Aquaculture

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Feed: From bacteria to plate

Food safety, health and disease issues caused by cheap feed and pollution and other environmental challenges have been part of aquaculture since its commercial beginnings. And one Taiwanese seafood processor and fish and shrimp producer has made it its mission to tackle some of these issues.

“We have been in business for more than 40 years,” Terry Tsai, who works in the trading department of Fortune Life Enterprise, told Fish Farming International during a visit to the company’s premises in Kaohsiung City, Taiwan. “We have tested many systems [to tackle issues of pollution from cheap feed] and we now believe we have found the solution.”

The company’s secret weapon is a naturally occurring bacteria, which mixed into the feed through a probiotic, results in a healthier fish, more stable water quality, and less pollution. It is called the BUIK system.

The so-called FSE bacteria — actually a mixture of 50 selected bacteria — originated in Japan. The system is only seeing its first beginnings in Taiwan now. Through a high temperature fermentation process, Fortune Life turns organic waste, mostly fish byproducts such as bones sourced from its processing plant, and the FSE bacteria into a probiotic, which is then added to fish feed. In a number of tests with tilapia and giant grouper, the company found out that its application stabilizes both fish health and water quality (the bacteria lives on in the fish’s stomach and is released into the water with its feces) and consequently reduces the usage and cost of drugs.

Tilapia showed an increased feed conversation ratio, an increased survival rate and improved flesh quality with higher unsaturated fatty acids, resulting in lower cost and lower use of antibiotics. Giant grouper on the other hand showed an improved growth performance and improved intestinal health, said Tsai.

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Overall, the probiotics “effectively reduce” the level of ammonia, nitrites sulfides and residual chlorine, and stabilizes the water pH, he said. In addition, it improves immunity against disease, reduces mortality and makes the fish more resistant to temperature fluctuations. It also improves the level of dissolved oxygen in the water and helps degrading dead algae, fish waste and bait residue in the water.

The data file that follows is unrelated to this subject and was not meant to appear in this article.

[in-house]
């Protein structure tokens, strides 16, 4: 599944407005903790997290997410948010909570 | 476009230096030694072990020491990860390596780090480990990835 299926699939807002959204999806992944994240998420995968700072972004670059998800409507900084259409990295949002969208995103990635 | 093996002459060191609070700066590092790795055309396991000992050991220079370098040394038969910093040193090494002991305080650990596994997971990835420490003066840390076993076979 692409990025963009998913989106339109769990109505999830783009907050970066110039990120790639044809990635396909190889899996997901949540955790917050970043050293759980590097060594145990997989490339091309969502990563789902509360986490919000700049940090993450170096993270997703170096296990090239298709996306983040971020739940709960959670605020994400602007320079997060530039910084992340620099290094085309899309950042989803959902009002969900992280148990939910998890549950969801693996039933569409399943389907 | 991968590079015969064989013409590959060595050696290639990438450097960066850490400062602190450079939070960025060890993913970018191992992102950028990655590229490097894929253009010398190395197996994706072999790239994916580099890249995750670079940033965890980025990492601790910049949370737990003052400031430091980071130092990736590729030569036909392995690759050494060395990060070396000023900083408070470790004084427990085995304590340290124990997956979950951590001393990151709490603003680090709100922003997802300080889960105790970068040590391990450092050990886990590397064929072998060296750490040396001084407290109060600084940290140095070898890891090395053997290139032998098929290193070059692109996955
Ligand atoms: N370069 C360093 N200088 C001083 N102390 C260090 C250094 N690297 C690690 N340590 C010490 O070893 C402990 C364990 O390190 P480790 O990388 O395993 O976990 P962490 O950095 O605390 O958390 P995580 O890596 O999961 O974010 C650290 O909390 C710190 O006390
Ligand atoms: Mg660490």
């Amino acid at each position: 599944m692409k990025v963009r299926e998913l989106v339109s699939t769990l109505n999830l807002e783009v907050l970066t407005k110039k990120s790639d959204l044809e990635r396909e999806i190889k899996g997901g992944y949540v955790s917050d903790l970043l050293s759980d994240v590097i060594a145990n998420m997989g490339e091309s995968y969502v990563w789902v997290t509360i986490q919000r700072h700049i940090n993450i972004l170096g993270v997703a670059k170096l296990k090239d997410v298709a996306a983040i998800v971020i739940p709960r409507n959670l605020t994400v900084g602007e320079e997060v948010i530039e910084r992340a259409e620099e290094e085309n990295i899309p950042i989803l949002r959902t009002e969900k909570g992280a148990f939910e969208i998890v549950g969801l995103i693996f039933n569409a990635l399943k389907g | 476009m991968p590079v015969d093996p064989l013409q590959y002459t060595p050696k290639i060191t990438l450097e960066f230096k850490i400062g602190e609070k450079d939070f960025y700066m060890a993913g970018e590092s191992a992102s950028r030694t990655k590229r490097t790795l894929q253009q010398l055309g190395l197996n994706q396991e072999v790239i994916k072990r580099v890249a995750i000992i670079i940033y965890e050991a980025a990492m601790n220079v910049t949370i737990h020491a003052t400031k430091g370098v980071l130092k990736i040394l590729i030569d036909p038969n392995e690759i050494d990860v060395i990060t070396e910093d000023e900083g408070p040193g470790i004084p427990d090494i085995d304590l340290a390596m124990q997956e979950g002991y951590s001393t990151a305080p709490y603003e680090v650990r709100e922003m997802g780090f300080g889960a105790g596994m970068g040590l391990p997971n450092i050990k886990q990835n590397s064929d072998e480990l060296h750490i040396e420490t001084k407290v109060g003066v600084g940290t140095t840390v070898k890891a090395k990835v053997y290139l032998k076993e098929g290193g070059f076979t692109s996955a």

“After the tests we’re sure this system is destined to be widely used by the industry,” said Tsai.

The company is now cooperating with Taiwanese feed companies Dacheng and Thaishan and several fish farmers in the area to spread its use in Taiwan, Jerry Tsai, sales manager at Fortune Life, told Fish Farming International. “The fish feed is produced by two feed companies, we supply the probiotic,” he said. For the production of the probiotic, which accounts for about 3 percent of the final fish feed, the company built a dedicated plant near Kaohsiung.

The company then supplies the feed to farmers, acts as a trader between the feed companies and fish producers of sorts, and then buys the market-ready tilapia and grouper to process at its plant. “We do the whole cycle,” Tsai said. The feed has also been used at its tilapia and shrimp farms for the past two years, which the company operates in Songhla, Thailand. “We have really good feedback from our customers,” said Tsai.

Further expansion is already on the agenda, Frank C.H. Tsai, president at Fortune Life, told Fish Farming International. “We want to introduce the systems to a number of countries, and want them to produce the probiotic.” In cooperation with the Japanese and Vietnamese governments, the company will soon send the first production machine to Vietnam, for which Fortune Life owns a license. “Vietnamese aquaculture has seen a number of issues with diseases,” Frank C.H. Tsai said, adding he believes the system will help tackling some of the problems.

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